Sandrart came from a family of Calvinist refugees from Wallonia. After initial lessons in drawing with Georg Keller and Sebastian Stoskopff (1597–1657), he began an apprenticeship in engraving in 1620 with Peter Isselburg in Nuremberg. In 1622 he went to Prague for more advanced tuition with Aegidius Sadeler II, who advised him to turn to painting. He accordingly apprenticed himself to Gerrit van Honthorst in Utrecht. Here, in 1627, he met Peter Paul Rubens, whom he accompanied on a journey through Holland. In 1628 he went with Honthorst to the English court. In 1629 Sandrart travelled via Venice and Florence to Rome. Here he initially became friendly with Domenichino; his acquaintance included both northerners—Claude Lorrain, Nicolas Poussin, François Du Quesnoy, Pieter van Laer—and Italians—Pietro da Cortona, Andrea Sacchi and Pietro Testa. From ...

Article

Elisheva Revel-Neher

(b Budapest, 1927; d Paris, 2008).

Art historian and scholar of Jewish and Christian art, active in France. Known as the ‘grande dame’ of Jewish art, Sed-Rajna came to Paris in 1948. She became Director of the Hebraic Section of the Institut de Recherche et d’Histoire des Textes at the Centre national de la recherche scientifique (CNRS) and then taught at the Ecole Pratique des Hautes Etudes and at the Institut d’Etudes Juives of the Université Libre in Brussels. In 1976 she founded with Bezalel Narkiss the Jerusalem Index of Jewish Art and became President of the European Association for Jewish Studies. She published six pioneering books and numerous articles, scrutinizing the role played by the artistic heritage of the Jewish people.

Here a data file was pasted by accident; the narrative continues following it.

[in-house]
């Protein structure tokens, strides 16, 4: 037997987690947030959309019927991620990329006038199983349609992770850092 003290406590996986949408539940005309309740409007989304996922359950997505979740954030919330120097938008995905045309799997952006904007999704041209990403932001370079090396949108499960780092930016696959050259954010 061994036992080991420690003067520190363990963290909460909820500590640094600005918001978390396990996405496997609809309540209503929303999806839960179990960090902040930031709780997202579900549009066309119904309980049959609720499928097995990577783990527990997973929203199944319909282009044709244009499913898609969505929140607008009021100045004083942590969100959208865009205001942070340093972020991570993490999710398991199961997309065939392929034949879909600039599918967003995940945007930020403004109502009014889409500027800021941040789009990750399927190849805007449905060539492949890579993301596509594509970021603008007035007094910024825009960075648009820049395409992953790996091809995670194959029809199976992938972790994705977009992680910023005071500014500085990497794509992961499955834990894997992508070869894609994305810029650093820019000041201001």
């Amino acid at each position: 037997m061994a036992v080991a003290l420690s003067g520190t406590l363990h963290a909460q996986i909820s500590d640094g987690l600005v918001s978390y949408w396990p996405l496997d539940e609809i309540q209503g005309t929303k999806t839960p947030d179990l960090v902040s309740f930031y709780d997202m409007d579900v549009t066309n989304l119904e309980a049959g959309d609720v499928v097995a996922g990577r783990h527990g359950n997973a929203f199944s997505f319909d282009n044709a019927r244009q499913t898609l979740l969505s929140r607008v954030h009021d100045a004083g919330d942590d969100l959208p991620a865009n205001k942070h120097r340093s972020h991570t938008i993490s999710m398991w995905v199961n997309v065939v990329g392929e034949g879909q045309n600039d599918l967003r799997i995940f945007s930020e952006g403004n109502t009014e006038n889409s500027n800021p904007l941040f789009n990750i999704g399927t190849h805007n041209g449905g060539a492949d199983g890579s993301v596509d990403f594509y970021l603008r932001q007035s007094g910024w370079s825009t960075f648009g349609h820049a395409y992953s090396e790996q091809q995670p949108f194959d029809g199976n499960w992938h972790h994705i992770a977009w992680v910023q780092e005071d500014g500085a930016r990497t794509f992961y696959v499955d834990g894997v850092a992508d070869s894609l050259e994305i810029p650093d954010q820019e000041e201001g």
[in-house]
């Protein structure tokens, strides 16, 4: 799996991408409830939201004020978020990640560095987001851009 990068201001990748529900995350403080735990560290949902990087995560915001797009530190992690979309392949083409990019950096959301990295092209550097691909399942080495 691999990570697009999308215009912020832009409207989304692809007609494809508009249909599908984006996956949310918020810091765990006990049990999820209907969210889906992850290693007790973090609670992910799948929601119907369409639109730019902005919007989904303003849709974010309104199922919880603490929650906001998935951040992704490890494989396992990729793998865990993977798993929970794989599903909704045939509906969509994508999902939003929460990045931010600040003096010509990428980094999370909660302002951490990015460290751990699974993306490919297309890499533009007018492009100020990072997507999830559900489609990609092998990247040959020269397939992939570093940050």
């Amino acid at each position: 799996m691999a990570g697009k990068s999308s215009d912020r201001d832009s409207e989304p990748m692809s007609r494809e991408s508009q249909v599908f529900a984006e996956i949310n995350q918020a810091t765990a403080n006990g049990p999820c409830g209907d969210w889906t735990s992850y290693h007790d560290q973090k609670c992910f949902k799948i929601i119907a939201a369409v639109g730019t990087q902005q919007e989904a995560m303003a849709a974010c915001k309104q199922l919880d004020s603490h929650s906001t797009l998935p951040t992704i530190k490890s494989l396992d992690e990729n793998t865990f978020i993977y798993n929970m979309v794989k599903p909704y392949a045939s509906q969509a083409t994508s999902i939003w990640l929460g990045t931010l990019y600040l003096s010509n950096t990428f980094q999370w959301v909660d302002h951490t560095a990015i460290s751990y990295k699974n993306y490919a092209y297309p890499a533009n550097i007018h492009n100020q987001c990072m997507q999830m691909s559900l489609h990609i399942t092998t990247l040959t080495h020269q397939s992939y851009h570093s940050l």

In all her works the visual expression of the Jewish tradition was envisioned in the larger framework of the history of arts. Her immense knowledge of both texts and images led her to publish in ...

Article

Roberto Pontual

(Ferreira )

(b Rio de Janeiro, 1923; d Rio de Janeiro, 1973).

Brazilian painter, draughtsman and teacher. While studying engraving in 1946 with the Austrian Axel Leskoschek (b 1889) in Rio de Janeiro he worked in a figurative style but soon became one of the pioneers of concrete art in Brazil. In 1951 he was named best young national painter at the first São Paulo Biennale for his geometric constructions such as Formas (1951; U. São Paulo, Mus. A. Contemp.). He was the founder and prime mover of the Frente group of geometric artists in Rio de Janeiro. A trip to Italy and Spain awarded to him by the Salão Nacional de Arte Moderna, Rio de Janeiro, in 1957 led him first to a freer abstraction and subsequently to a type of Art informel that developed on his return to Brazil into an expressive and referential style similar to Cobra. His Animals and Darkness series of paintings and drawings (...